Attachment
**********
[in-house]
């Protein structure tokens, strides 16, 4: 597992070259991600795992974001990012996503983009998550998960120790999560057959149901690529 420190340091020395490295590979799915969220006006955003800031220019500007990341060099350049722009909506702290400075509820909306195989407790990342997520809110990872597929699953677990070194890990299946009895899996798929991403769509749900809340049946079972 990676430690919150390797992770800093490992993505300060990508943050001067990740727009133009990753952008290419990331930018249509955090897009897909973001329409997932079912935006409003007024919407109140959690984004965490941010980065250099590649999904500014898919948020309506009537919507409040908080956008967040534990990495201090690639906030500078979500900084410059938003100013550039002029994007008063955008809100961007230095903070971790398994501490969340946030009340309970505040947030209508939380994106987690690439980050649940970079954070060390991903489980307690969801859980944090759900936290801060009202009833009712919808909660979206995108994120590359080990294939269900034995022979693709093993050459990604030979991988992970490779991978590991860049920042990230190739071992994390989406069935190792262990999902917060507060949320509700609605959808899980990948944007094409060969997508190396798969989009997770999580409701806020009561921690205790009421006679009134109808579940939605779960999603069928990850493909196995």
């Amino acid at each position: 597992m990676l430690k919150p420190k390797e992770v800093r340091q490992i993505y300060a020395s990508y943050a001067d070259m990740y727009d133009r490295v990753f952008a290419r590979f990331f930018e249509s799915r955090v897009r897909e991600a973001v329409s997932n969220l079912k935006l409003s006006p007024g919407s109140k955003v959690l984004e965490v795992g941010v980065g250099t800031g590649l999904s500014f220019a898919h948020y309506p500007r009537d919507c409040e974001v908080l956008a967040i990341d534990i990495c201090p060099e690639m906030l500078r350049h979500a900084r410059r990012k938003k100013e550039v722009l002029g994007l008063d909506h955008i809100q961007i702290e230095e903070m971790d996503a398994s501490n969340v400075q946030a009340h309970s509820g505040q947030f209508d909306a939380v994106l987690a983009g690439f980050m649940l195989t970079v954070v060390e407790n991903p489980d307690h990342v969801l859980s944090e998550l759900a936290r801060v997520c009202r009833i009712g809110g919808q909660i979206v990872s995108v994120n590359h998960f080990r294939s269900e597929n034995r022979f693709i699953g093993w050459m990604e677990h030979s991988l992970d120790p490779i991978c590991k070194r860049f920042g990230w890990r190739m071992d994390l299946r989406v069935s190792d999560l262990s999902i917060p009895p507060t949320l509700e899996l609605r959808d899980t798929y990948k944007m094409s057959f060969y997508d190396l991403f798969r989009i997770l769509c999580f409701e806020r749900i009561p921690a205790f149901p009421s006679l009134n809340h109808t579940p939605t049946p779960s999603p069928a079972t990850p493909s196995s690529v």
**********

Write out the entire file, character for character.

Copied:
[in-house]
């Protein structure tokens, strides 16, 4: 597992070259991600795992974001990012996503983009998550998960120790999560057959149901690529 420190340091020395490295590979799915969220006006955003800031220019500007990341060099350049722009909506702290400075509820909306195989407790990342997520809110990872597929699953677990070194890990299946009895899996798929991403769509749900809340049946079972 990676430690919150390797992770800093490992993505300060990508943050001067990740727009133009990753952008290419990331930018249509955090897009897909973001329409997932079912935006409003007024919407109140959690984004965490941010980065250099590649999904500014898919948020309506009537919507409040908080956008967040534990990495201090690639906030500078979500900084410059938003100013550039002029994007008063955008809100961007230095903070971790398994501490969340946030009340309970505040947030209508939380994106987690690439980050649940970079954070060390991903489980307690969801859980944090759900936290801060009202009833009712919808909660979206995108994120590359080990294939269900034995022979693709093993050459990604030979991988992970490779991978590991860049920042990230190739071992994390989406069935190792262990999902917060507060949320509700609605959808899980990948944007094409060969997508190396798969989009997770999580409701806020009561921690205790009421006679009134109808579940939605779960999603069928990850493909196995």
């Amino acid at each position: 597992m990676l430690k919150p420190k390797e992770v800093r340091q490992i993505y300060a020395s990508y943050a001067d070259m990740y727009d133009r490295v990753f952008a290419r590979f990331f930018e249509s799915r955090v897009r897909e991600a973001v329409s997932n969220l079912k935006l409003s006006p007024g919407s109140k955003v959690l984004e965490v795992g941010v980065g250099t800031g590649l999904s500014f220019a898919h948020y309506p500007r009537d919507c409040e974001v908080l956008a967040i990341d534990i990495c201090p060099e690639m906030l500078r350049h979500a900084r410059r990012k938003k100013e550039v722009l002029g994007l008063d909506h955008i809100q961007i702290e230095e903070m971790d996503a398994s501490n969340v400075q946030a009340h309970s509820g505040q947030f209508d909306a939380v994106l987690a983009g690439f980050m649940l195989t970079v954070v060390e407790n991903p489980d307690h990342v969801l859980s944090e998550l759900a936290r801060v997520c009202r009833i009712g809110g919808q909660i979206v990872s995108v994120n590359h998960f080990r294939s269900e597929n034995r022979f693709i699953g093993w050459m990604e677990h030979s991988l992970d120790p490779i991978c590991k070194r860049f920042g990230w890990r190739m071992d994390l299946r989406v069935s190792d999560l262990s999902i917060p009895p507060t949320l509700e899996l609605r959808d899980t798929y990948k944007m094409s057959f060969y997508d190396l991403f798969r989009i997770l769509c999580f409701e806020r749900i009561p921690a205790f149901p009421s006679l009134n809340h109808t579940p939605t049946p779960s999603p069928a079972t990850p493909s196995s690529v």